Because Mr. Bailey is a prisoner, the court is required by statute to screen his new complaint and to dismiss the complaint or any portion thereof that is frivolous, fails to state a claim upon which relief may be granted, or seeks relief from a defendant immune from such relief. 28 U.S.C. § 1915A(a) and (b); 28 U.S.C. § 1915(e)(2)(B). "To state a claim under § 1983, a plaintiff must allege the violation of a right secured by the Constitution and laws of the United States, and must show that the alleged deprivation was committed by a person acting under color of state law." West v. Atkins, 487 U.S. 42, 48-49 (1988)(citations omitted); Northington v. Jackson, 973 F.2d 1518, 1523 (10th Cir. 1992). A court liberally construes a pro se complaint and applies "less stringent standards than formal pleadings drafted by lawyers." Erickson v. Pardus, 551 U.S. 89, 94 (2007). In addition, the court accepts all well-pleaded allegations in the complaint as true. Anderson v. Blake, 469 F.3d 910, 913 (10th Cir. 2006). On the other hand, a pro se litigant's "conclusory allegations without supporting factual averments are insufficient to state a claim." Hall v. Bellmon, 935 F.2d 1106, 1110 (10th Cir. 1991). The complaint must offer "more than labels and conclusions, and a formulaic recitation of the elements of a cause of action." Bell Atlantic Corp. v. Twombly, 550 U.S. 544, 555 (2007). Its "factual allegations must be enough to raise a right to relief above the speculative level" ( id. ), and "to state a claim to relief that is plausible on its face." Id. at 570. The court "will not supply additional factual allegations to round out a plaintiff's complaint or construct a legal theory on plaintiff's behalf." Whitney v. New Mexico, 113 F.3d 1170, 1173-74 (10th Cir. 1997).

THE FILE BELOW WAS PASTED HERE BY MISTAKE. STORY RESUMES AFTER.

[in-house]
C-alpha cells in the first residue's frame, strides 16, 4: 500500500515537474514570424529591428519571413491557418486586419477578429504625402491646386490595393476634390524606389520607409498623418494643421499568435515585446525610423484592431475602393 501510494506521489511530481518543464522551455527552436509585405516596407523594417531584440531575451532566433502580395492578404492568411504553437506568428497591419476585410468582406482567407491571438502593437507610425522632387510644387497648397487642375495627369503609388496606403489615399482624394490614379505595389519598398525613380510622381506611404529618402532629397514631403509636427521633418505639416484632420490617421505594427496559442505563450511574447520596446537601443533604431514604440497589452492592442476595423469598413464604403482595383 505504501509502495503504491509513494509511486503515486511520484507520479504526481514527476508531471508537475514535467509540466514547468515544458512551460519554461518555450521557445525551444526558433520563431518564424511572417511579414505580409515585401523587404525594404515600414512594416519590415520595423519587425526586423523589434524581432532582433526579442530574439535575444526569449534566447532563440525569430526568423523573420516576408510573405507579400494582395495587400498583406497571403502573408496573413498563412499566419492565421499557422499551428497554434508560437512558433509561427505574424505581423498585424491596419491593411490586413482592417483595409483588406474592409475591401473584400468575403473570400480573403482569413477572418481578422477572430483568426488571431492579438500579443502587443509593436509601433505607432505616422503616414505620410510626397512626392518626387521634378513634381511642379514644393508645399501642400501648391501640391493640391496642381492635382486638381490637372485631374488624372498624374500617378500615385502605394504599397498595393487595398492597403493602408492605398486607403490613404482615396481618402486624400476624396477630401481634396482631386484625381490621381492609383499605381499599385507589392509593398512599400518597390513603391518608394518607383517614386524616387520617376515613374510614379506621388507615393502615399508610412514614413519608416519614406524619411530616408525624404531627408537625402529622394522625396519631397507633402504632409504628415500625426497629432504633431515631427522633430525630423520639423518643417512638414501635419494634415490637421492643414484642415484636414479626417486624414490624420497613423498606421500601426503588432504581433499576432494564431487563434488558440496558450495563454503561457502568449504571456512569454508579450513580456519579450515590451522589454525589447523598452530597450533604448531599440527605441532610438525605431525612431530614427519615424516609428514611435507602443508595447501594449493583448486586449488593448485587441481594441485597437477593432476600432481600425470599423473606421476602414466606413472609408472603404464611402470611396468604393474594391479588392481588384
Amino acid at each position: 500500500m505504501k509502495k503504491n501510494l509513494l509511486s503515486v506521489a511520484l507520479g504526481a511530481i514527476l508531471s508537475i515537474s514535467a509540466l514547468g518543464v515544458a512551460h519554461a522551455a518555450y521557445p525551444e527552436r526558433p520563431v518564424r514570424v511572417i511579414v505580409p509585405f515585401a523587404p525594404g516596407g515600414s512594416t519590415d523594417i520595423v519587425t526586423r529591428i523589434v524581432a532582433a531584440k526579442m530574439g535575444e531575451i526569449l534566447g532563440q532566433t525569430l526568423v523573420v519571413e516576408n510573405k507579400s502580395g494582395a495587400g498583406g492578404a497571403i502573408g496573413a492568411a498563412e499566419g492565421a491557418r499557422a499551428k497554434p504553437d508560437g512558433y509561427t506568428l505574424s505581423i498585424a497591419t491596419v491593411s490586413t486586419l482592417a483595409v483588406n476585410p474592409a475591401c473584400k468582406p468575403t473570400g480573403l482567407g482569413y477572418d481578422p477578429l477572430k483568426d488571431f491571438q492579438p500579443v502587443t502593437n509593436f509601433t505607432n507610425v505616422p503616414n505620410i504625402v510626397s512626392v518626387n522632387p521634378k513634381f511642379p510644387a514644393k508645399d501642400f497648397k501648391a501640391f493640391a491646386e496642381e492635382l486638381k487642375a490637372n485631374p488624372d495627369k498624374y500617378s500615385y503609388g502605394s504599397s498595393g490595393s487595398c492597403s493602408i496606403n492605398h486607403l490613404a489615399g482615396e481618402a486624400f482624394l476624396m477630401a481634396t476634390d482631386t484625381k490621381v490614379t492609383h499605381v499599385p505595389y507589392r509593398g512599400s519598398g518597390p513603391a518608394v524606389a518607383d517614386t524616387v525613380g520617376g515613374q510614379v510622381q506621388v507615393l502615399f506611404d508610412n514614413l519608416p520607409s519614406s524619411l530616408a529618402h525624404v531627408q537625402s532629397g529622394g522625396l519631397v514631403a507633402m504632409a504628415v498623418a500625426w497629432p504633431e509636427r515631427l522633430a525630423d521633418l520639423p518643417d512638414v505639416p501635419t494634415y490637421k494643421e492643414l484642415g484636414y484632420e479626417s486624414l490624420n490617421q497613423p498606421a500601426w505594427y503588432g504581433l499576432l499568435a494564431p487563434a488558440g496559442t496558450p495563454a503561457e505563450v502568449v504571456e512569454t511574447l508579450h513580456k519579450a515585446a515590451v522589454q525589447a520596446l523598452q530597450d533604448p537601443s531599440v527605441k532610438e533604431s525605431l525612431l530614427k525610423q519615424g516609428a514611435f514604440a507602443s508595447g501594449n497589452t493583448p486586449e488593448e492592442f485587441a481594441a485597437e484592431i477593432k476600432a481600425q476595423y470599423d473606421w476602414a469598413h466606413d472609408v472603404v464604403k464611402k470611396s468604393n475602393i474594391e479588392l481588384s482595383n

In its prior Memorandum and Order (hereinafter M&O), the court found that plaintiff failed to allege sufficient facts to show the necessary element of personal participation on the part of defendant Ash in the alleged illegal detention. The court noted that liability could not be assigned to defendant Ash solely on the basis of respondeat superior and that plaintiff had not established that County Sheriff Ash had a duty or the authority to release him from detention. See Scull v. New Mexico, 236 F.3d 588, 599-600 (10th Cir. 2000). In his new complaint, plaintiff still fails to describe any act on the part of Sheriff Ash. Instead he argues that both defendants must be presumed to have had "firsthand knowledge" of the court's order releasing him on bond because he was "in their custody or control." The Tenth Circuit has explained that: